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Streetscape moves ahead but changes direction a bit

(ran PC edition)

The downtown project squeaks through the Zephyrhills council but loses its roundabout.

A sharply divided City Council voted Monday night to move forward with the downtown streetscaping project, eliminating in the process the controversial traffic roundabout that would have been the centerpiece of the Fifth Avenue business district.

By a 3-2 vote, the council accepted a bid of $860,000 from local contractor Carr Construction Services for the project. By scrapping the roundabout, the council cut $11,000 from the low bid of $871,000, submitted by Garland Carr Sr. and his son, David L. Carr.

The council, by the same narrow margin, voted to make its acceptance of the bid contingent upon the blessing of the state Department of Community Affairs.

The DCA awarded the city a $600,000 grant for the project when it still included plans for the roundabout. Now that the traffic circle is gone, some council members are worried that the DCA could withdraw the grant and leave the city holding a bill it can't afford.

The city has set aside $225,000 for the project.

Zephyrhills Planning Director Todd Vande Berg called DCA headquarters in Tallahassee on Tuesday to inform officials of the change. He left a message and hadn't heard back by the end of the day, he said.

City Manager Steve Spina, who recommended that the council accept the Carr bid with the roundabout intact, said he didn't expect any objections from DCA.

"If it's the community's desire to have stop signs there instead of a roundabout, I don't think that would jeopardize (the grant)," Spina told council members Monday night.

Council member Clyde Bracknell, who has led the fight to eliminate the roundabout, made the motion Monday night that killed it. Council members Cathi DeLuco and Alan Brenia voted with Bracknell to scrap the roundabout.

"I think (the roundabout) can be redesigned to move traffic faster and safer," Bracknell said. He also argued that eliminating it would save the city money.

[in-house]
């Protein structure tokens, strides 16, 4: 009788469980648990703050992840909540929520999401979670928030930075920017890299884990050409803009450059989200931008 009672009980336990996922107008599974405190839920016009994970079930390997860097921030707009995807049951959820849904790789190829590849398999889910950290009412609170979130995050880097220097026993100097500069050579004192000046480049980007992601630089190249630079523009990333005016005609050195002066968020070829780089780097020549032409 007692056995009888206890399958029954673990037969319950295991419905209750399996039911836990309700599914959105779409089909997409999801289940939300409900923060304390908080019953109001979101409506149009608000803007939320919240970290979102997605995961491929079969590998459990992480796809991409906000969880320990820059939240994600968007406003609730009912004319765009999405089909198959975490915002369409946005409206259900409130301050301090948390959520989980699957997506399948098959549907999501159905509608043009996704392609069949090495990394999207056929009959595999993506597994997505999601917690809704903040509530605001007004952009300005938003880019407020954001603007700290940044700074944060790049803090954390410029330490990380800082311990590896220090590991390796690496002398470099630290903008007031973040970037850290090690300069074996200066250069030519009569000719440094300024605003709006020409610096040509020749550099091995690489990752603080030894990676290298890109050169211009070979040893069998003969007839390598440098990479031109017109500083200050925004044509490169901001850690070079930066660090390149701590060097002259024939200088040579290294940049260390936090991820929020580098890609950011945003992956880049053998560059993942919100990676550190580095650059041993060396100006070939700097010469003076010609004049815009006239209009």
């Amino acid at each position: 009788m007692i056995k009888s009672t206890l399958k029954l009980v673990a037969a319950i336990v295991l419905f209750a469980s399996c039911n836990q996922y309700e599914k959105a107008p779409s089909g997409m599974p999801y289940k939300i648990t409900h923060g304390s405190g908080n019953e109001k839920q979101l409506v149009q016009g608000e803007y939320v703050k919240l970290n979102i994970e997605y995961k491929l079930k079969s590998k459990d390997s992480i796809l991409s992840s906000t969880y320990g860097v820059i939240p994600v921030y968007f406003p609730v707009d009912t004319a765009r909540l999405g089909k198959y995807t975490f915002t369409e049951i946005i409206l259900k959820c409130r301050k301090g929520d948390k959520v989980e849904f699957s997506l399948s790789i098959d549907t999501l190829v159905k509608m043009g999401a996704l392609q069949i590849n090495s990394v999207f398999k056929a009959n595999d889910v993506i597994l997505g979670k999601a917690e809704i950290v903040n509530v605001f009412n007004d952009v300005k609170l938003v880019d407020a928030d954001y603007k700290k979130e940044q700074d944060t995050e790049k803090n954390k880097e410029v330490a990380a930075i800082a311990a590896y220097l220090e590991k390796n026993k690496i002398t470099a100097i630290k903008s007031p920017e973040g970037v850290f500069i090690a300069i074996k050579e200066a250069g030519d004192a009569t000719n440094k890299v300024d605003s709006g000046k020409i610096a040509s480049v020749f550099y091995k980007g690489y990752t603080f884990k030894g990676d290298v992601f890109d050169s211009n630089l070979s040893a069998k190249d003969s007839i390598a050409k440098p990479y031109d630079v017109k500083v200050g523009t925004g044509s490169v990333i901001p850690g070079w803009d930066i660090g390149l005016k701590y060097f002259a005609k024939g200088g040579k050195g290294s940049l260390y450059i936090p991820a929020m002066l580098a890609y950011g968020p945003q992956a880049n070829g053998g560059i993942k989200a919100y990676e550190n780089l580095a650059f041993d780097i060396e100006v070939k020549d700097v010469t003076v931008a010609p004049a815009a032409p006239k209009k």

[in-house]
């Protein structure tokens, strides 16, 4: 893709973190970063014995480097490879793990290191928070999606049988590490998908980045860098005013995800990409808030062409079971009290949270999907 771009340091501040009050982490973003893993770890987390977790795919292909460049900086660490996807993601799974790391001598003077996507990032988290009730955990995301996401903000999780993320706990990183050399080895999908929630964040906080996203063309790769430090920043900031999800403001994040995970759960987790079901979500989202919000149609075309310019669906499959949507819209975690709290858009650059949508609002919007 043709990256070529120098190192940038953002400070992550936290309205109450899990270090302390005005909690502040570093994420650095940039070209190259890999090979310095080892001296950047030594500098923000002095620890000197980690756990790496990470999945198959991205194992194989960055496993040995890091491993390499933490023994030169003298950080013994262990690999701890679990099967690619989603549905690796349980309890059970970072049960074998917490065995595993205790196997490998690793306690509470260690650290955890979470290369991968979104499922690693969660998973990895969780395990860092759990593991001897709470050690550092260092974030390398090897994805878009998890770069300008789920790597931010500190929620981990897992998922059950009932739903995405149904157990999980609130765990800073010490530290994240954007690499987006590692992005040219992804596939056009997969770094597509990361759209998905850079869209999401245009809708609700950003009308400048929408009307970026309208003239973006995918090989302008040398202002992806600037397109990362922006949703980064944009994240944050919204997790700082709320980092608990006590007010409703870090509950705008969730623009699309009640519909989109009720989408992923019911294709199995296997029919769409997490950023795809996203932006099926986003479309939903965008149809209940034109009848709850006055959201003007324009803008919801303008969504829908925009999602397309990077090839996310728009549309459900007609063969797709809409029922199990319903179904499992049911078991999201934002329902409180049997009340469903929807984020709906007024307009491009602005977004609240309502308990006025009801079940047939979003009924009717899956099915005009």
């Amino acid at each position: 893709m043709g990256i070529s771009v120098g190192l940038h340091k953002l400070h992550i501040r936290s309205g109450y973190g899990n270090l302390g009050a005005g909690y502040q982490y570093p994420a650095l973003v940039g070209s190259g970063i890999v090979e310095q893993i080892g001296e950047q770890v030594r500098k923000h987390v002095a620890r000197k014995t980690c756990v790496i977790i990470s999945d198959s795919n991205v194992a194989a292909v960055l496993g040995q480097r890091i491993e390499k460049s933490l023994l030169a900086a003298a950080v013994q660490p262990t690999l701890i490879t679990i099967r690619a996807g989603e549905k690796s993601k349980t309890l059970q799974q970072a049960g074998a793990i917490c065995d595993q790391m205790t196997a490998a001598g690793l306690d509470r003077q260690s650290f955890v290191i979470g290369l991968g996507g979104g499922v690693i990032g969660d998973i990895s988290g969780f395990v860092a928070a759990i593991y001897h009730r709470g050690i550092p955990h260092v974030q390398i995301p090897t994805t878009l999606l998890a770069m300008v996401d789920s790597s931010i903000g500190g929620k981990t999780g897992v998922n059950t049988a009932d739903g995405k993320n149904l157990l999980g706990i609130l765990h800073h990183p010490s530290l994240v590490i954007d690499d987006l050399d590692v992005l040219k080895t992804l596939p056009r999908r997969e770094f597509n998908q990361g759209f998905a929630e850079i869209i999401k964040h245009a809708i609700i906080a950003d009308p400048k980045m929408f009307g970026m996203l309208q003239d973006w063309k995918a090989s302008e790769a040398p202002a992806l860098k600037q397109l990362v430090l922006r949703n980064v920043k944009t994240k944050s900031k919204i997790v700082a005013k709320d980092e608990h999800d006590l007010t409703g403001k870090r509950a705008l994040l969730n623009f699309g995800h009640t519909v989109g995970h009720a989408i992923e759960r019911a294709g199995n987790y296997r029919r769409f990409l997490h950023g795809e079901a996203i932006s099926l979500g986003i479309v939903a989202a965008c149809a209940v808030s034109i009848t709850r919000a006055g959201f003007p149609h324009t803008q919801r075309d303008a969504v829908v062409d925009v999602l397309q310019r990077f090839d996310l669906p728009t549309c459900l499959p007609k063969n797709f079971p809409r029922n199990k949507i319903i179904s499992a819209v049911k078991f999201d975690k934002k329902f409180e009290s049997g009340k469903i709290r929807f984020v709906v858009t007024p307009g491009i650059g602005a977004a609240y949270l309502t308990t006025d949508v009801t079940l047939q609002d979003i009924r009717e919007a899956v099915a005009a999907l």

But Vande Berg and Spina said it probably won't be a total savings: The city, they said, will now have to go back to the project engineers and pay them to draw a new set of plans that replace the roundabout with a four-way intersection.

Council President Elizabeth Geiger and council member Tim Ippolito voted against accepting the bid without the roundabout. Ippolito made a motion to accept the bid without changes, but it died when Bracknell's amendment passed.

Ippolito, clearly frustrated, voiced his displeasure at Bracknell's efforts to alter the plans that were approved by the City Council two years ago.

"This council voted to have this roundabout," he said. "That's what we wanted."

Bracknell expressed another concern about the project: He said downtown merchants were worried that construction would discourage patrons from the downtown business district during the city's busiest time of year.

Spina said the project should be finished by February. And the bulk of the heavy construction _ road and stormwater drainage improvements _ could be done by mid-November, he said.

But he warned council members to expect some delays if DCA doesn't respond immediately and if the intersection of Fifth Avenue and Seventh Street _ the proposed location of the roundabout _ must be re-engineered.

David Carr said Monday night that he is ready to begin work as soon as DCA approves the change. He also said the city shouldn't need to hire an engineering firm to change a brick roundabout to an asphalt intersection.

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